North Texas homeless groups increasingly provide mental health care

Organizations serving the homeless in North Texas are increasingly providing mental health care services in addition to traditional assistance such as food and shelters.

Dallas-based groups Our Calling and Austin Street Center have more mental health care providers in their facilities every day.

Theresa Thomas, a spokeswoman for Austin Street, said many individuals who visit the center are struggling emotionally, although they are not necessarily dealing with severe mental illness.

“Everyone in downtown Austin Street is grieving the loss of something.” So, losing a job, losing a home, losing a loved one,” Thomas said. “Then they unfortunately just can’t handle it.”

Both Thomas and Wayne Walker, executive director and pastor of Our Calling in Dallas, emphasized that people experiencing homelessness go through a lot of trauma while living on the streets. They say that months and years of not feeling safe and having no rest creates a fragile mental state.

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“Many of them are abused or assaulted weekly, some even daily,” Walker said. “These are traumas that people face in their lives that cause significant emotional, spiritual, physical and mental health crises that are far beyond what most people would think of as the homeless experience.”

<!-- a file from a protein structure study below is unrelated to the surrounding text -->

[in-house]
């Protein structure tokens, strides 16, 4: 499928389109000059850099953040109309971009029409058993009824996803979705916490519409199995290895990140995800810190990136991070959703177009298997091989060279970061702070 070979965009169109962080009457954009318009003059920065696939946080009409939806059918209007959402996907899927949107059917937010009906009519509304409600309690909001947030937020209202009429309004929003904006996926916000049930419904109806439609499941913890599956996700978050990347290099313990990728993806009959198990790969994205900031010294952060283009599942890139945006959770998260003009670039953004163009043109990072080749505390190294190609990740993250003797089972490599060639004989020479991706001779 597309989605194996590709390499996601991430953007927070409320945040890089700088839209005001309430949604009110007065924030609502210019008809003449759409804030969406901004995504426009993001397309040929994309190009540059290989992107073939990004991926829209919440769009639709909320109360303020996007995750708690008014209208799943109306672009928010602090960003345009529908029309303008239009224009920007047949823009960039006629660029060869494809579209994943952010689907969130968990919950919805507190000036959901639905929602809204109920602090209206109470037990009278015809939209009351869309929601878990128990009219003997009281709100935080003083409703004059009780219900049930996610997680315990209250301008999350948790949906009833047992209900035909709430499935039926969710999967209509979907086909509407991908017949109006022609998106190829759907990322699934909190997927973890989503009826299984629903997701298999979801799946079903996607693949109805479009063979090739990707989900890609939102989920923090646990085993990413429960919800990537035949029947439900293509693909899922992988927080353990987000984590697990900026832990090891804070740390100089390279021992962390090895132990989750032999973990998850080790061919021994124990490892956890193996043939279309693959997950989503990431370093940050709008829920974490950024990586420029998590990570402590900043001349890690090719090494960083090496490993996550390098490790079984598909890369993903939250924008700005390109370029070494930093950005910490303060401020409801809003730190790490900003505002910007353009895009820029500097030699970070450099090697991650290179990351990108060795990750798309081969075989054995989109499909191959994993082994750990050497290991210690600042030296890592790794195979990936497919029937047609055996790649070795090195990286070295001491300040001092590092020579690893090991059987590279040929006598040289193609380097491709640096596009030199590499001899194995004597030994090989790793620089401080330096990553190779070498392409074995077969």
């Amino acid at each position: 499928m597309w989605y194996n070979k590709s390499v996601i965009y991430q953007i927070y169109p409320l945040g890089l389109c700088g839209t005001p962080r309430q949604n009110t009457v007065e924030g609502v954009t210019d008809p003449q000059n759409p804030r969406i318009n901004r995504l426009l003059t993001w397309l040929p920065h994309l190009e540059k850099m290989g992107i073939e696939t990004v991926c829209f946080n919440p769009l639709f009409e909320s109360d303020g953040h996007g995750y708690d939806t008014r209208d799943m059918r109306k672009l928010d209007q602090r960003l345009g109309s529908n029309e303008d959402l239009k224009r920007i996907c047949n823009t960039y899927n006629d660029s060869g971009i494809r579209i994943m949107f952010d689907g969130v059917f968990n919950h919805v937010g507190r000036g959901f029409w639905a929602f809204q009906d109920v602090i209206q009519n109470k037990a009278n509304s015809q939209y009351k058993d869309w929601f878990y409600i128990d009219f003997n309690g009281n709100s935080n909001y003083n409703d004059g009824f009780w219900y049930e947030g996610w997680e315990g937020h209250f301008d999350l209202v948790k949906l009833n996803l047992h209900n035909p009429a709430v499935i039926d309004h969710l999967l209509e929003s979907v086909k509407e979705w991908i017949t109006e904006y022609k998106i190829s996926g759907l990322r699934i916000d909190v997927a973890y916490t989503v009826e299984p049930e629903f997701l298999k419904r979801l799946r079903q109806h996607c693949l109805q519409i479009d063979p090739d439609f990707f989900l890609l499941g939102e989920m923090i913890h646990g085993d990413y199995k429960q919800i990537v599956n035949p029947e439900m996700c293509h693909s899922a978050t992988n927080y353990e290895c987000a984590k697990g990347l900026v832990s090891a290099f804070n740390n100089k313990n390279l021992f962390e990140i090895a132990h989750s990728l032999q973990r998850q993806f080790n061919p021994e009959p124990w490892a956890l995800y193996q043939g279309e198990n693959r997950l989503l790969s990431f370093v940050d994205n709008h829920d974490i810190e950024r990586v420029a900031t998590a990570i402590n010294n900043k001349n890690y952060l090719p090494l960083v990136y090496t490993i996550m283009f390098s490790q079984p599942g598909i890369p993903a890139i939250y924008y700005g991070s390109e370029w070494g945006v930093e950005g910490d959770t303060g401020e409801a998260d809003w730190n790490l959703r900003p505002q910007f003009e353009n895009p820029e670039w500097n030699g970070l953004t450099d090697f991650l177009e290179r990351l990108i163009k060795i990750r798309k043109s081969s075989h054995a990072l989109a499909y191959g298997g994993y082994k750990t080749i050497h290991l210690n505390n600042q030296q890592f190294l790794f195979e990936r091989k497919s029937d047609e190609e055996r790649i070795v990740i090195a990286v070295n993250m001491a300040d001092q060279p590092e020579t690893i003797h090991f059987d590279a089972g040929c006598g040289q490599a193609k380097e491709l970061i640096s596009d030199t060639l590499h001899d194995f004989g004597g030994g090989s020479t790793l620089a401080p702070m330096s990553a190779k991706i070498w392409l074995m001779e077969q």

The staff at Our Calling are trained by mental health care providers to be better prepared for the scenarios they face.

The city of Denton, which recently opened a new community shelter, is also determined to address the mental health concerns of its homeless population.

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Wendy McGee, executive director of Our Daily Bread, which operates the shelter, said the new facility will have on-site medical services — something they didn’t offer at their previous locations.

The new shelter also includes classrooms, workstations, a communication center and semi-private rooms where people can have a virtual doctor visit or job interview.

McGee said her staff knows how well-being can affect a person’s ability to ensure and maintain independence.

“We hope to continue to grow that wellness program and help connect people with a primary care provider” to address acute and chronic conditions, McGee said.

Despite the increased emphasis on mental health services at homeless centers, Walker with Our Calling said that mental health is not the number one predictor of homelessness, but the lack of a supportive community to fall back on when a crisis strikes.

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“There are more people with mental health problems living in homes than will ever be on the streets,” he said. “There are more people with addiction problems living in homes in Dallas than will ever be on the streets.”

Got a tip? Email Mya Nicholson at [email protected]

Mia Nicholson reports for KERA’s Government Accountability Team. She is studying broadcast journalism at the University of North Texas.

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